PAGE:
Global warming has modified the distribution of some forests growing at their altitudinal limit (treelines): some have been advancing (leading to loss of alpine biodiversity and changes in surface reflectance of mountain and polar areas), others remained stable leaving a lag between the position of uppermost tree stands and the treeline isotherm (TI, common seasonal mean temperature indicative for potential treeline position). Despite these striking worldwide patterns, there is a lack of systematic observation to understand the drivers of differential treeline response to global warming. The extent of the treeline lag behind warming may be associated with seedlings survival. However, as temperature is considered the main factor responsible for treeline, the role of seedling drought sensitivity as driver of differential treeline response to global warming is poorly understood. Certain xylem anatomical traits (XA) such as conduits wall thickness-area ratio, conduits area and layers, pits, and parenchyma area may confer drought adaptations, ultimately affecting survival and growth under increasing warming conditions. The proposed research will help understand the drivers of differential treeline response to global warming. I will analyse the effect of XA on the distance of the uppermost tree stands to TI in representative European treeline tree species. We will determine the treelines’ lag across several regions. I will quantify XA and their plasticity, and correlate them with treeline position. My contribution to achieve the project objectives relies on quantitative wood anatomy experience for studying drought adaptations in tree species, and examining patterns between drought resistance and anatomical variation. This project brings me experience abroad to get a permanent position at a high-quality research institution, with a high-life quality, focusing on independent research on wood anatomical influence on plant function under stressful environments.
Intestinal fungi are an important component of the microbiome and their homeostasis/dysbiosis constantly shapes the immune responses. The human commensal fungus Candida albicans colonizes the gut of 40-80% of individuals. However, life-threatening infections caused by this fungus are relatively rare since the unwinding of its pathogenic potential is kept in check by the immune system. In line with this, immunodeficient patients suffer often from Candidiasis, which is typically difficult to treat. Candida albicans induce strong Th17 response which is the main protective mechanism against pathogenic fungi. Candida-induced Th17 cells can protect the host not only against other fungal but also against extracellular pathogens. Besides the positive effects of Th17 in defence against pathogens, recent studies connect fungi-elicited Th17 response with local and gut-distal pathologies such as asthma, multiple sclerosis, Crohn’s disease, or rheumatoid arthritis. Despite that the role of Th17 is relatively well studied, the early events at the initiation of innate and adaptive immune responses against intestinal fungi are much less known. Various mutations in the adaptive immune system are clearly associated with impaired antifungal immunity. The proposed project will fill this knowledge gap by systematic studies of antigen-presenting cells involved in initiating Th17 response upon Candida colonization. We propose to use single-cell RNA sequencing techniques to determine Candida responsive populations followed by deletion of MHCII on selected APCs populations to prove that the effect is mediated via antigen presentation. We will further study the bidirectional interaction between Candida and APCs in these mice. This study will lead to the understanding of events at the beginning of antifungal response via the identification of cell type(s) responsible for Th17 induction as well as the regulation of fungal homeostasis and control of Candida virulence.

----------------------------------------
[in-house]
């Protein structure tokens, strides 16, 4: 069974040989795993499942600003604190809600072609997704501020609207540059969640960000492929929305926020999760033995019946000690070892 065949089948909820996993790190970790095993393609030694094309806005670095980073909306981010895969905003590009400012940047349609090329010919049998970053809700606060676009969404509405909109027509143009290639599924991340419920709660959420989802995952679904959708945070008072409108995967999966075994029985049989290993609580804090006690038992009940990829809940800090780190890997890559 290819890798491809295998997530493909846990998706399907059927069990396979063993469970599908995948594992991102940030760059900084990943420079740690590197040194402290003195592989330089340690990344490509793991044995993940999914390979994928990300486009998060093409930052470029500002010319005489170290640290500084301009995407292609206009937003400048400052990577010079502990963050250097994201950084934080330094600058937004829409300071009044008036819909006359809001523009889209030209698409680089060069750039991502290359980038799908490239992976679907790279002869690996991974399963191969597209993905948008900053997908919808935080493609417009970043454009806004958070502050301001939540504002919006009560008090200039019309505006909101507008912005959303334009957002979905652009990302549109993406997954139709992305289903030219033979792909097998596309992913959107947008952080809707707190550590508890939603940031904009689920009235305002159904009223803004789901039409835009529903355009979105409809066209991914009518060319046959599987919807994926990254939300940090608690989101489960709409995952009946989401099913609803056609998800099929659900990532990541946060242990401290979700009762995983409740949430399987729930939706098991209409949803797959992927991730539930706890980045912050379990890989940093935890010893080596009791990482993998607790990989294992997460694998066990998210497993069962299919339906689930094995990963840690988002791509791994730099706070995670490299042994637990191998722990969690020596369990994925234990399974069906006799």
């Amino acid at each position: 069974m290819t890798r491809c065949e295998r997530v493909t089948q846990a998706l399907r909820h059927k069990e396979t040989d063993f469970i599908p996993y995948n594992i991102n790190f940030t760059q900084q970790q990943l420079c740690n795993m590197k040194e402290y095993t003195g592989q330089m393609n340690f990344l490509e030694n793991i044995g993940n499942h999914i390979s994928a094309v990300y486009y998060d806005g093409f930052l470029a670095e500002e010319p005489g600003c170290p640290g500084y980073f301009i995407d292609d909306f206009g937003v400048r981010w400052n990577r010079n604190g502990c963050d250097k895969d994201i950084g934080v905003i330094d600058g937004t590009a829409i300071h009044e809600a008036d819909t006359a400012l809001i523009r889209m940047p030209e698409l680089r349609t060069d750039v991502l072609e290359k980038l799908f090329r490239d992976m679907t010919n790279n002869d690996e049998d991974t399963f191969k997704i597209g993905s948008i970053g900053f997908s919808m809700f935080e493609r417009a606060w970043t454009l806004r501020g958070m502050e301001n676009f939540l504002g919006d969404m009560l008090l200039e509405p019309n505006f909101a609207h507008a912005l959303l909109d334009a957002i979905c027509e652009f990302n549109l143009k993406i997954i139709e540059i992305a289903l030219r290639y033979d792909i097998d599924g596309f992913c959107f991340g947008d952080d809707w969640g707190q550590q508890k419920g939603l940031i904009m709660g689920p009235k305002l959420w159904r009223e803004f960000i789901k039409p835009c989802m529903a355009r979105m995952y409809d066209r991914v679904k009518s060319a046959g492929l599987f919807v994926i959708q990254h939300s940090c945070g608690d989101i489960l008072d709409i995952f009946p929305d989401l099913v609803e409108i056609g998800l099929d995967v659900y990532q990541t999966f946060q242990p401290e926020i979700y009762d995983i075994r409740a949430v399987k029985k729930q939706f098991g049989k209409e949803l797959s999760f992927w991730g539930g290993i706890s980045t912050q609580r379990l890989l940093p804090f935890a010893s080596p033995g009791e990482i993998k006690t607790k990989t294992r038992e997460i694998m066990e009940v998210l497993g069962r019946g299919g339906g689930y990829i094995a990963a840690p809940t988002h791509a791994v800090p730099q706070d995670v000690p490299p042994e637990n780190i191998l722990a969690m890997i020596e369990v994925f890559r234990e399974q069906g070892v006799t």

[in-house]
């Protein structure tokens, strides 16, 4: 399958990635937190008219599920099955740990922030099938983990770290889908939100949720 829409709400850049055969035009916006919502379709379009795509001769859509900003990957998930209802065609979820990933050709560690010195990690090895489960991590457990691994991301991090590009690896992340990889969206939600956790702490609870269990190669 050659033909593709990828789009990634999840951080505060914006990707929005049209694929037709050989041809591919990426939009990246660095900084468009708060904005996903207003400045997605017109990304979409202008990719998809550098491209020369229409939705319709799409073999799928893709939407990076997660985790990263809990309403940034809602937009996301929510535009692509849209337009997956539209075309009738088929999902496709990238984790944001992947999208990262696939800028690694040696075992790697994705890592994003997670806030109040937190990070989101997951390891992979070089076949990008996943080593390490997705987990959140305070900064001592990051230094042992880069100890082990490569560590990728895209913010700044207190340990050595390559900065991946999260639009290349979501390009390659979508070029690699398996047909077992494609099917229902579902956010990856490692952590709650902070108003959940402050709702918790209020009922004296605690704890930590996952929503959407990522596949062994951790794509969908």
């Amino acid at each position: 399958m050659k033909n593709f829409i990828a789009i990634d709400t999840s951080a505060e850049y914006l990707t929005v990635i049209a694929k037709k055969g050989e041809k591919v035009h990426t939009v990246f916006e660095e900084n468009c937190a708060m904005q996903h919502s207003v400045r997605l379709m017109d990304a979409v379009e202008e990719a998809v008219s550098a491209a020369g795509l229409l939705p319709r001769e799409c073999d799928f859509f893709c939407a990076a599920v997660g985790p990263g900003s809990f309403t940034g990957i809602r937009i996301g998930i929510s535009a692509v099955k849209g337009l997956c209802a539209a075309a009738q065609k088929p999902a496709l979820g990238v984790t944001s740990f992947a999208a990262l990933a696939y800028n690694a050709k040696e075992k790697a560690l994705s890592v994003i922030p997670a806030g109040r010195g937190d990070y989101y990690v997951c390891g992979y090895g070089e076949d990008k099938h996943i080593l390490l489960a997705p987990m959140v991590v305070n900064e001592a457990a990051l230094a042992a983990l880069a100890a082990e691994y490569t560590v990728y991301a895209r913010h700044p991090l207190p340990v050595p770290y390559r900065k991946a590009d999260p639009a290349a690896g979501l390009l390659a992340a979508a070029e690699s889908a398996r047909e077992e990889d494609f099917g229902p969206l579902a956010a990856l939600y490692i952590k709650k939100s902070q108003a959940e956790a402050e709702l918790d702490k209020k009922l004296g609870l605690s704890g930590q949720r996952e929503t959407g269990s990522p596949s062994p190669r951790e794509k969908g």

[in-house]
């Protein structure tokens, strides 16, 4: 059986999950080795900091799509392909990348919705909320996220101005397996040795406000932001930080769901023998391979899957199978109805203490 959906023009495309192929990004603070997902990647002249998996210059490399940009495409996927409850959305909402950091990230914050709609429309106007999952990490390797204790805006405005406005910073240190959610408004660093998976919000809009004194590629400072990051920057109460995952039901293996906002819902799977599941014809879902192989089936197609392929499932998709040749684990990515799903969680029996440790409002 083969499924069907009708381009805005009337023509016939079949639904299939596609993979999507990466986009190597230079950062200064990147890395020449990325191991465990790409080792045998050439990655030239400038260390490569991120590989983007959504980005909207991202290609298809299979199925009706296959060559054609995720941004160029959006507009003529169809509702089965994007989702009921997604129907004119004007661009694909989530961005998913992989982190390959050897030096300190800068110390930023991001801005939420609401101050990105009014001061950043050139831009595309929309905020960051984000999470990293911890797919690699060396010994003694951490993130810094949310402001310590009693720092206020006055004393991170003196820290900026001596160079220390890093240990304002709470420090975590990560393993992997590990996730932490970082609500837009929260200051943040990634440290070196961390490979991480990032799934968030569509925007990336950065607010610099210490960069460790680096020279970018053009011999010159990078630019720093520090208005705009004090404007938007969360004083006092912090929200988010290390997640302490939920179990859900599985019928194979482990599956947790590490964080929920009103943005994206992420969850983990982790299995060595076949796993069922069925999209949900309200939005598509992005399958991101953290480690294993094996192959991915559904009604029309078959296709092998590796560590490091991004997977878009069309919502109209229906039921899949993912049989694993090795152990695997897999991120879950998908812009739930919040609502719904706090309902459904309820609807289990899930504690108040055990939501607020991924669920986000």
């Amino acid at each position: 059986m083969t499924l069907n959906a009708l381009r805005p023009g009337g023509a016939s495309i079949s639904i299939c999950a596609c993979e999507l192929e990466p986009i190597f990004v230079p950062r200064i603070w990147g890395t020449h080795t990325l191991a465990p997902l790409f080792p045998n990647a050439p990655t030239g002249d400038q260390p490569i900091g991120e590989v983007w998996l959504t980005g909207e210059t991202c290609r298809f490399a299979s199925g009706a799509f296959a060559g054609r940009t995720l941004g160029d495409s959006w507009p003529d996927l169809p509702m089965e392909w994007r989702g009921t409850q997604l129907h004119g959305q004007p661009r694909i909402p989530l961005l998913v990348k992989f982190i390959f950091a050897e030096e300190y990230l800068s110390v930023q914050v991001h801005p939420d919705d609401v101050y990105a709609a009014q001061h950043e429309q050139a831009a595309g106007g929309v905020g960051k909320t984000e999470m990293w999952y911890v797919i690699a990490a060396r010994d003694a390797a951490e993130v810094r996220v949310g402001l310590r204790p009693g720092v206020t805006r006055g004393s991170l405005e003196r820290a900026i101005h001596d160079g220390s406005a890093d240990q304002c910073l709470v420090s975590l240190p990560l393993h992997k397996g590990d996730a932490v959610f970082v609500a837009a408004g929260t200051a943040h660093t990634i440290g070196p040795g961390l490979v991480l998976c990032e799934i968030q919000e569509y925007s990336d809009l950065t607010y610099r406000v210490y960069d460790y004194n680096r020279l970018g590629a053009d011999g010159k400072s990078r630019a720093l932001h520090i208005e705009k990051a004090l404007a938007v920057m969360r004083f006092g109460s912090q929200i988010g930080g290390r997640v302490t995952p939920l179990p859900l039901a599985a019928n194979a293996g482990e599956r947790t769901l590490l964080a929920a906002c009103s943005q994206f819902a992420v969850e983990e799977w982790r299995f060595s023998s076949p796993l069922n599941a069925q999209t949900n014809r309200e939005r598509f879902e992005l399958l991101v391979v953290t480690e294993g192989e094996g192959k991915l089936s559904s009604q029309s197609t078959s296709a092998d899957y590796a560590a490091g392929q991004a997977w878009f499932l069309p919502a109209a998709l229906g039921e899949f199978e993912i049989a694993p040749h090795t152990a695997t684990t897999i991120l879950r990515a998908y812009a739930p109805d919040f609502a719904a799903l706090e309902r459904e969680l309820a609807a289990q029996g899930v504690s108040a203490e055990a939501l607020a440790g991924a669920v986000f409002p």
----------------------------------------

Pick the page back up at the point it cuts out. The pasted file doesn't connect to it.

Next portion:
This project aims to overcome the major hurdles that prevent current state-of-the-art models for natural language generation (NLG) from real-world deployment. While deep learning and neural networks brought considerable progress in many areas of natural language processing, neural approaches to NLG remain confined to experimental use and production NLG systems are handcrafted. The reason for this is that despite the very natural and fluent outputs of recent neural systems, neural NLG still has major drawbacks: (1) the behavior of the systems is not transparent and hard to control (the internal representation is implicit), which leads to incorrect or even harmful outputs, (2) the models require a lot of training data and processing power do not generalize well, and are mostly English-only. On the other hand, handcrafted models are safe, transparent and fast, but produce less fluent outputs and are expensive to adapt to new languages and domains (topics). As a result, usefulness of NLG models in general is limited. In addition, current methods for automatic evaluation of NLG outputs are unreliable, hampering system development. The main aims of this project, directly addressing the above drawbacks, are: 1) Develop new approaches for NLG that combine neural approaches with explicit symbolic semantic representations, thus allowing greater control over the outputs and explicit logical inferences over the data. 2) Introduce approaches to model compression and adaptation to make models easily portable across domains and languages. 3) Develop reliable neural-symbolic approaches for evaluation of NLG systems. We will test our approaches on multiple NLG applications—data-to-text generation (e.g., weather or sports reports), summarization, and dialogue response generation. For example, our approach will make it possible to deploy a new data reporting system for a given domain based on a few dozen example input-output pairs, compared to thousands needed by current methods.